The National Living Wage could result in a "catastrophic collapse" in the number of care homes, according to the five biggest providers.
In a letter to the chancellor, they say staffing accounts for 60% of the cost of care.
The companies said they supported the National Living Wage, but efforts would be needed to rescue the care system.
The government said social care would be considered as part of the spending review later this year.
Under plans announced in the Budget, workers aged over 25 in the UK will be paid a minimum of £7.20 an hour from April next year, rising to £9 by 2020.
Four Seasons Health Care, Bupa, HC-One, Care UK and Barchester said the measure would cost the care sector £1bn by 2020.
They warned any shortage of care places could put huge pressure on the NHS.
Martin Green, the chief executive of Care England which represents the industry, said: "Without adequate funding to pay for the National Living Wage, the care sector is at serious risk of catastrophic collapse."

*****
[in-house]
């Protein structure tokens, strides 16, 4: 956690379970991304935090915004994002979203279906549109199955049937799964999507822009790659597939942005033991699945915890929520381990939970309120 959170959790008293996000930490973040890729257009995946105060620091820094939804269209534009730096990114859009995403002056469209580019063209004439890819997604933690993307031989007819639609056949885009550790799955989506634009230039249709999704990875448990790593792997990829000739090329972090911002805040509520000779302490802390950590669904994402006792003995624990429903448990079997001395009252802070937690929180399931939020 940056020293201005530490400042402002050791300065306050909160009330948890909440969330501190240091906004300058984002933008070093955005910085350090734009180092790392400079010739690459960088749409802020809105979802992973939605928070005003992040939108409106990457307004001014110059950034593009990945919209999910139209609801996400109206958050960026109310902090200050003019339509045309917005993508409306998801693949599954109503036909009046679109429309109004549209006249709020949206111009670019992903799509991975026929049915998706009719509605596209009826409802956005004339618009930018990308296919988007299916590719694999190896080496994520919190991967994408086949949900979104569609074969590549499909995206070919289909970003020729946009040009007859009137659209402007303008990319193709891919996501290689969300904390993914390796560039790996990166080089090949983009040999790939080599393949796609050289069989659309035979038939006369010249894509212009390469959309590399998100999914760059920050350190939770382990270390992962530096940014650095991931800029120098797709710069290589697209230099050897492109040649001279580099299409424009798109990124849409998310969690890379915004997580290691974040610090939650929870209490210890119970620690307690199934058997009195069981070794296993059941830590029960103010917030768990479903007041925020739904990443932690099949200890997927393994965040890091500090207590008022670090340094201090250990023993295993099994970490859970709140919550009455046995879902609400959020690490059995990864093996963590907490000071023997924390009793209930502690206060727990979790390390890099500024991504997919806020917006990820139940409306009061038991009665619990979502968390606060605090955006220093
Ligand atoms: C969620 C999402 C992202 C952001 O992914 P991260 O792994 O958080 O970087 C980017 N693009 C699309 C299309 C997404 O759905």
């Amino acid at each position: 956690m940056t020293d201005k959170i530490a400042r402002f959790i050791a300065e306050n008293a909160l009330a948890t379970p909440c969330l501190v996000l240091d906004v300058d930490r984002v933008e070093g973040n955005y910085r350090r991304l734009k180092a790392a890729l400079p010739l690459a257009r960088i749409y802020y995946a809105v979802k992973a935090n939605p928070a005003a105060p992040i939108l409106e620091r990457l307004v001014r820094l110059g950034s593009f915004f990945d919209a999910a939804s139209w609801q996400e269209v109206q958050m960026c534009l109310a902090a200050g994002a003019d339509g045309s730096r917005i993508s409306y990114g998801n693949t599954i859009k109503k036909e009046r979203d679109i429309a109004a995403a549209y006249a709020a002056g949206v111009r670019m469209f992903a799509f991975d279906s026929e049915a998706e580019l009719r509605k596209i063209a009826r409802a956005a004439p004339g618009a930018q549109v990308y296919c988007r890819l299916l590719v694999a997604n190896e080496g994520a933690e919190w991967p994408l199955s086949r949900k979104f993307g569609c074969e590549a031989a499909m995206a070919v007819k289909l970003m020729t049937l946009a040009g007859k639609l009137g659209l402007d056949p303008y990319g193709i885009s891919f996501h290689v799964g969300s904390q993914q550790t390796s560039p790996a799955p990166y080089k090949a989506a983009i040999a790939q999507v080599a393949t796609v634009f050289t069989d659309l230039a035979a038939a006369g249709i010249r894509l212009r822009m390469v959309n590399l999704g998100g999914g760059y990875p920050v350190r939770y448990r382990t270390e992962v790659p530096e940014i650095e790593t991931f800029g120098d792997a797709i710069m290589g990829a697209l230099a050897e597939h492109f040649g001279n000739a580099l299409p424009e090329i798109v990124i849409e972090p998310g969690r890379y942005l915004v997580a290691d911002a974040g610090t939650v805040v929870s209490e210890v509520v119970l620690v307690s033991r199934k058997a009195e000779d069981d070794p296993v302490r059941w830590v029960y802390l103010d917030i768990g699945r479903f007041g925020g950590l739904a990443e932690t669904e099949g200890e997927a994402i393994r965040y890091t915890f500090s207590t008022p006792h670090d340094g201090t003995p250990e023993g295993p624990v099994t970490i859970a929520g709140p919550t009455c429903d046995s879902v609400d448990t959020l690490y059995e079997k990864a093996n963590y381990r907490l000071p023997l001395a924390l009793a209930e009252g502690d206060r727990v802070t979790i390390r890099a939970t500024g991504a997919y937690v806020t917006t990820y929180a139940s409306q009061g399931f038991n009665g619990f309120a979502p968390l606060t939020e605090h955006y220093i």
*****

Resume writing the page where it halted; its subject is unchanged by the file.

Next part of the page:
He said there was a "grave and very real possibility" that a provider could fail within the next two years.
Mr Green added: "We want to work with the government to find a fair solution that will ensure the care sector can provide a safe and comfortable environment for older people who live in care homes."
The UK Homecare Association made a similar warning last month, saying services to care for people in their own homes would become "unviable".
A government spokesman said: "The National Living Wage will benefit hundreds of thousands of care workers who will see their pay increase.
"The overall costs of providing social care will be considered as part of the spending review later this year and we are working with the care sector to understand how the changes will affect them."